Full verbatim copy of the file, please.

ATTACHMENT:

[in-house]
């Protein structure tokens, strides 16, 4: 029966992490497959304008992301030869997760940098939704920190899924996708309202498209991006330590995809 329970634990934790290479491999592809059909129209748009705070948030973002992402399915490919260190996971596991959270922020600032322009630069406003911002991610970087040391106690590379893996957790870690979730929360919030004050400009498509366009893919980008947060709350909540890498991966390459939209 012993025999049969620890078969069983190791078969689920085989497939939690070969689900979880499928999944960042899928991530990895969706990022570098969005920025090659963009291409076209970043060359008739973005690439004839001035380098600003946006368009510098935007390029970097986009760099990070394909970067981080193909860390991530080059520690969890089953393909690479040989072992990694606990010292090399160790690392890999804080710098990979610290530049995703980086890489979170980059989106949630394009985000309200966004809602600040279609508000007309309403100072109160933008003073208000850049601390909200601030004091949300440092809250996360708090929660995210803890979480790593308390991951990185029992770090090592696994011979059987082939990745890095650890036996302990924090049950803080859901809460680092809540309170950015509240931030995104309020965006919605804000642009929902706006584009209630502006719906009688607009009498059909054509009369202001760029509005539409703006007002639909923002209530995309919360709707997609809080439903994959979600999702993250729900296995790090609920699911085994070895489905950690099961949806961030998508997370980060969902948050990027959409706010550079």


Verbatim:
[in-house]
């Protein structure tokens, strides 16, 4: 029966992490497959304008992301030869997760940098939704920190899924996708309202498209991006330590995809 329970634990934790290479491999592809059909129209748009705070948030973002992402399915490919260190996971596991959270922020600032322009630069406003911002991610970087040391106690590379893996957790870690979730929360919030004050400009498509366009893919980008947060709350909540890498991966390459939209 012993025999049969620890078969069983190791078969689920085989497939939690070969689900979880499928999944960042899928991530990895969706990022570098969005920025090659963009291409076209970043060359008739973005690439004839001035380098600003946006368009510098935007390029970097986009760099990070394909970067981080193909860390991530080059520690969890089953393909690479040989072992990694606990010292090399160790690392890999804080710098990979610290530049995703980086890489979170980059989106949630394009985000309200966004809602600040279609508000007309309403100072109160933008003073208000850049601390909200601030004091949300440092809250996360708090929660995210803890979480790593308390991951990185029992770090090592696994011979059987082939990745890095650890036996302990924090049950803080859901809460680092809540309170950015509240931030995104309020965006919605804000642009929902706006584009209630502006719906009688607009009498059909054509009369202001760029509005539409703006007002639909923002209530995309919360709707997609809080439903994959979600999702993250729900296995790090609920699911085994070895489905950690099961949806961030998508997370980060969902948050990027959409706010550079």